Buy online! Orders over $200 ship for free!
Pattern Review: Clyde Jumpsuit by Elizabeth Suzann

Pattern Review: Clyde Jumpsuit by Elizabeth Suzann

Many sewists have drooled over the garments by Elizabeth Suzann, a clothing brand from Nashville USA. The company has recently closed due to the effects of Covid, but was run on extremely admirable business ethics, including all-local production, all natural fibres, diversity of size and colour in models, and producing only to order. You can read more about the company at its website, which is still up at the moment.
The brand's classic, comfortable styles are being released as free patterns, with a request that if you are able, you donate to charity (several suggested - I donated to The Loveland Foundation). I've just learnt that the Dropbox where the instruction-less patterns were shared has been closed. Credit and thanks to Instagrammers @minimalistmachinist @thestoryclubpdx and @mombasics for their work on preparing and sharing the pattern files.
I've long admired the Clyde Jumpsuit, so I leapt on the opportunity to try it and it doesn't disappoint! In case it helps anyone who already nabbed the downloads, I'll write down a few notes that may be helpful in the absence of written instructions.
I found the measurement/sizing charts at the ES website, and used these to determine my size. I chose size L (measurements Bust 39 Waist 33 Hip 43 matched mine exactly, wow) and the Short version since I am 5ft 3/163cm. I found this size to be just right for me. I was a little concerned it was actually a bit short in the torso at first (and I consider myself short-waisted) but it loosened up after some wear. 
The seam lines are drawn on the pattern, and seam allowance varies as follows:
Main construction seams: 1/2 inch
Pocket tops: 3/8 inch
Binding at neck and arms: 1/4 inch
I had my pattern printed A0 size. I didn't specify colour and it came out B&W. With all the overlapping size outlines and seam lines, it's not easy to pick your line. Since I was using the largest size in the document (there is another document with the rest of the size range) I found my line without too much trouble, but another size within the mass of lines would have been tricky.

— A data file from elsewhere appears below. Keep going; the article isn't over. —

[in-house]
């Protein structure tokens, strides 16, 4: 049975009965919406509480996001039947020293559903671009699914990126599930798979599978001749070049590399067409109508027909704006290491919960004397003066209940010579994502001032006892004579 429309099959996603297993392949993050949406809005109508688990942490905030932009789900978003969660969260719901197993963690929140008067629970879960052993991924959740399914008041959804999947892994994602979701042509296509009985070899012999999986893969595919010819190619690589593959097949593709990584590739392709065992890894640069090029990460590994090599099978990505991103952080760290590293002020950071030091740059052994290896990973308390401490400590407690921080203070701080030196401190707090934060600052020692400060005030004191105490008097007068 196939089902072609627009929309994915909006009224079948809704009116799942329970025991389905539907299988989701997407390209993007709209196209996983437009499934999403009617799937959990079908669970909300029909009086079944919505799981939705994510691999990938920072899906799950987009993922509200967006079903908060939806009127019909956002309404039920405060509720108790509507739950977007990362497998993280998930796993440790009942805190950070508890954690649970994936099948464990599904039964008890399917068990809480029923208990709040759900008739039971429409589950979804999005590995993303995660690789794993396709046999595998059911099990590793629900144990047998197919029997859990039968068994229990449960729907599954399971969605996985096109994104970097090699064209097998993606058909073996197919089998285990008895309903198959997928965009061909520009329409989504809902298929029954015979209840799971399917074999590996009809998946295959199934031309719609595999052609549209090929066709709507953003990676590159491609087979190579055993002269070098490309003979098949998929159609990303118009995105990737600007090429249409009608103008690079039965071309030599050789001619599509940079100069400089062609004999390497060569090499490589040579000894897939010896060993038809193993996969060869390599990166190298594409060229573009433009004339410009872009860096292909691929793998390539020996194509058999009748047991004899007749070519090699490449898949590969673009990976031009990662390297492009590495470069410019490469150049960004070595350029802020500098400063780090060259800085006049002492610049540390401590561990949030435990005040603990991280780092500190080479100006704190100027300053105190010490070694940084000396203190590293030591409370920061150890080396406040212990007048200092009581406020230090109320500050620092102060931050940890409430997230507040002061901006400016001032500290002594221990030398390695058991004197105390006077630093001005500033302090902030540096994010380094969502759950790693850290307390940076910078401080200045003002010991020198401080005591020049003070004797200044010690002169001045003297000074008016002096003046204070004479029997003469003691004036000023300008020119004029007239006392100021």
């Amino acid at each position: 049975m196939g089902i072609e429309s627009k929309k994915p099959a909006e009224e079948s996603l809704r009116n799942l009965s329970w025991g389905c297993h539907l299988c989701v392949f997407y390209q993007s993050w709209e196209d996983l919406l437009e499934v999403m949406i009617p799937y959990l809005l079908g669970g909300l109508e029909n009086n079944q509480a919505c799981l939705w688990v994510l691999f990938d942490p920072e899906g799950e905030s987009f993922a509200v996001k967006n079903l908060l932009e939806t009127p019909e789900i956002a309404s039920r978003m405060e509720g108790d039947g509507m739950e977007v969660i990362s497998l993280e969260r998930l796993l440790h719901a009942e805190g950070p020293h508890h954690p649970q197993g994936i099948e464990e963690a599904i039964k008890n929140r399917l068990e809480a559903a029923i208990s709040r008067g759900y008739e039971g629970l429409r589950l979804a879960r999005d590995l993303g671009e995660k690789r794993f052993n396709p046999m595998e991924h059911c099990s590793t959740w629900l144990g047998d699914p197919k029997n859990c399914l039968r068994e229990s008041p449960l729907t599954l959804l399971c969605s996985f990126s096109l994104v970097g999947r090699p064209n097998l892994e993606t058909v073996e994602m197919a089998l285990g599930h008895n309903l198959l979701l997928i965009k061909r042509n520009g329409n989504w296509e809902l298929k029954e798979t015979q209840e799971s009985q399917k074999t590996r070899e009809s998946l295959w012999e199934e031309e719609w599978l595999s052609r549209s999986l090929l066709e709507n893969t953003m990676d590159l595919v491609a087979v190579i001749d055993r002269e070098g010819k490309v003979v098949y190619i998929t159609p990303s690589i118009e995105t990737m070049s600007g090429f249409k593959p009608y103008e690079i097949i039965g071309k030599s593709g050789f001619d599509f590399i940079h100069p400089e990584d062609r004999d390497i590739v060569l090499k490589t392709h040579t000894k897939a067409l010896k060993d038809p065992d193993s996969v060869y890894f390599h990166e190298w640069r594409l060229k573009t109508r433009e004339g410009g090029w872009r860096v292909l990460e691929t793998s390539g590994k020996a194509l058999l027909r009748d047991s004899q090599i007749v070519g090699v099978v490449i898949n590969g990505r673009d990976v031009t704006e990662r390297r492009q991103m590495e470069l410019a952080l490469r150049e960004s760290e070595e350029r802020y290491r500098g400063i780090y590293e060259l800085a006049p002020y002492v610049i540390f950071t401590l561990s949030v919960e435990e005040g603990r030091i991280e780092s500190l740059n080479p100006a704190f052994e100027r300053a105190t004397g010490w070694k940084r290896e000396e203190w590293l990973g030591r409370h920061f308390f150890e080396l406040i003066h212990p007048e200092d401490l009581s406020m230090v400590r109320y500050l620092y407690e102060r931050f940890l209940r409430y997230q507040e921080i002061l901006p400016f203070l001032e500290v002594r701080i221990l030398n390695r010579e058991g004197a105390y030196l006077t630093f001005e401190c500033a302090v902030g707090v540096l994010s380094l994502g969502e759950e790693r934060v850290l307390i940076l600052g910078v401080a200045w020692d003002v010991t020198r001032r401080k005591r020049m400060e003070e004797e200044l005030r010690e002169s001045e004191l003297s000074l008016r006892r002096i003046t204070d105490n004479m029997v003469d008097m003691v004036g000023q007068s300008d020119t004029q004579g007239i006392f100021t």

The binding method I used: fold the bias strips in half with right side out, and sew to the right side of the garment with all three raw edges lined up, at 1/4" seam allowance. Then press all raw edges to the inside. Press again to turn the folded edge of the bias inside as well, rolling a little to the inside and covering all the raw edges. Stitch down along the edge of the bias.
The Clyde Jumpsuit walks that careful line balancing decent coverage if worn alone, and enough room to wriggle in and out! It has no buttons, zip or snaps which makes for a very clean finish and easy construction. But the wriggle is real. I am reliably informed that this is the 'Clyde Shimmy' and now I think of it fondly, haha! After a day of wear, my heavy canvas Clyde has become easy enough to get in and out of without having to dislocate an elbow. It wouldn't be difficult to add in some sort of closure if this is helpful to you.
I still need to do this because I have put the whole garment on back-to-front several times!
For my size I used 2m x 150cm wide canvas. Layout pictured below (I forgot to put the bias strips on there but they also fit within this layout, up at the top right.) This is a designer remnant canvas and there's just a little bit left as I write. 
The Clyde Jumpsuit would also be awesome in denim, and super-comfy in one with just a bit of give like our Everblue from Italy. A great trans-seasonal fabric would be our cotton/linen Crumple Texture Canvas, or for summer the cotton Crumple Texture Shirting. 
If you're on Instagram you might like to check out the hashtag #ESmadebyme for more garments made possible by this generous pattern release, and to find out more about the future of these patterns.
Here's Clyde in action.

- Jane xx
July 29, 2020 by Jane Goldney